Re: true abundance?

From: Charlie Stross (
Date: Tue Jan 30 2001 - 04:19:53 MST

On Tue, Jan 30, 2001 at 01:44:06AM -0800, Samantha Atkins wrote:
> This is a popular socialist argument. It assumes that all of us, every
> single humans somehow contributed something to everything we have and
> therefore we all have an equal right to the fruits of human progress.
> But
> this argument is quite questionable. The majority of human progress
> comes from a relative handful of creative and energetic people, not from
> the masses of humankind.

Depends how you define 'progress'. And on the ability to selectively
ignore the necessary prerequisites for those 'creative and energetic
people' to do their things. Behind every aerospace engineer or chip
designer there's a small army of people working supermarket checkouts and
farms and food factories (so the engineers don't have to hunt their food
every day with a flint spear), valeting maintaining and manufacturing
their cars (so the engineers don't have to walk to work every day),
building houses and mowing their lawns for them, and so on. These people
are not clearly part of the creative process -- but without them, there
couldn't be a creative process because the creative person would be too
bloody busy staying alive to get creating.

>From this viewpoint, being creative and innovative is merely a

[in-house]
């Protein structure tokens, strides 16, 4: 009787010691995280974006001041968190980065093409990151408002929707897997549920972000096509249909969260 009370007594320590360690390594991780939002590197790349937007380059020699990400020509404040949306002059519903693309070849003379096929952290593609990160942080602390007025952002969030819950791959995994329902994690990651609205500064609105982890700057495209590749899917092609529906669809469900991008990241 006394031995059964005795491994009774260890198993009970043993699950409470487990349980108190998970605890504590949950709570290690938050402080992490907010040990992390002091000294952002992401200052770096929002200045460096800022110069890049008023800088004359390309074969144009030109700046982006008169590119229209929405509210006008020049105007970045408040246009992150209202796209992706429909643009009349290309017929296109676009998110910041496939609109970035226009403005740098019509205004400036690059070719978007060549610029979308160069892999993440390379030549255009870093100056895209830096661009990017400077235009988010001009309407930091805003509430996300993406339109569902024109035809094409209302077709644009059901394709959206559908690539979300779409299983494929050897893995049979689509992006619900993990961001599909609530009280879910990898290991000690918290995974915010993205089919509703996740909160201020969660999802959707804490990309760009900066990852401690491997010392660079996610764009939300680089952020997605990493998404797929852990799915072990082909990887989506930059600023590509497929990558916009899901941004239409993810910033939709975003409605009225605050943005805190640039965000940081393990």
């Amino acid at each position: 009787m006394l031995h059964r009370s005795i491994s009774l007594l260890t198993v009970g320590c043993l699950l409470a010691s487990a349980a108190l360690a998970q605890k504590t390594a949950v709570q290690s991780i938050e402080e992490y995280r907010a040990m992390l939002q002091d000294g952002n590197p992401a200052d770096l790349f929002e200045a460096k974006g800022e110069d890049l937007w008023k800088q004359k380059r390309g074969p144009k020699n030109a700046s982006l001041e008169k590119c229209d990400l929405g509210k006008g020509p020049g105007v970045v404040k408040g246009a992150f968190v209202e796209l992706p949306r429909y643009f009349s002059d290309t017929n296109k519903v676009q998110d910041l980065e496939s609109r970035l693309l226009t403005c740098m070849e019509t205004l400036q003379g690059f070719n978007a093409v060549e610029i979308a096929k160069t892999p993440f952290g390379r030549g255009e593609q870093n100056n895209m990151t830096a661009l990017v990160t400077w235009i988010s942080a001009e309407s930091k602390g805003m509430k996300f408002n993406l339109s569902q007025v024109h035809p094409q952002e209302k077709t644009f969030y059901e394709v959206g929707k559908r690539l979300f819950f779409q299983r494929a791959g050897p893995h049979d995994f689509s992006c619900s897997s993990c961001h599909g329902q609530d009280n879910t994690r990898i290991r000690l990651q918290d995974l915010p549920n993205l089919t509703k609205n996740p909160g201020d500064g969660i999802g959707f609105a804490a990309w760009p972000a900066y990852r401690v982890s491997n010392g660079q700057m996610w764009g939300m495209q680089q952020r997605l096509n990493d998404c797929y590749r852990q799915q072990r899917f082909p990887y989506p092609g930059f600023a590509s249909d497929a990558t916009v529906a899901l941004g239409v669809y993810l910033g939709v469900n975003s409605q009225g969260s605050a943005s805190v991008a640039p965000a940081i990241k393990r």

specialisation, of no more importance to the running of things than
being paid to clean toilets for a living.

I've noticed a tendency of people on this list -- and of libertarians
in general -- to flatter themselves with the idea that they belong to
some tiny elite, buried in the seething masses, who actually make
things work and civlization progress. Well, it might be true -- and
that might be a pig I see through my study window, on final approach
into Turnhouse airport. Folks, we *are* those masses. Doesn't matter
if most of them are dumb as a plank; we're still related.

I figure that if you want to set ethical goals for extropians, taking
those dumb-as-a-plank people and helping them learn to *think* would
be a good starting point for activism. Denying that they're *capable*
of thought is actually a first step down another road -- one that leads
to a hereditary aristocracy or a caste system.

-- Charlie

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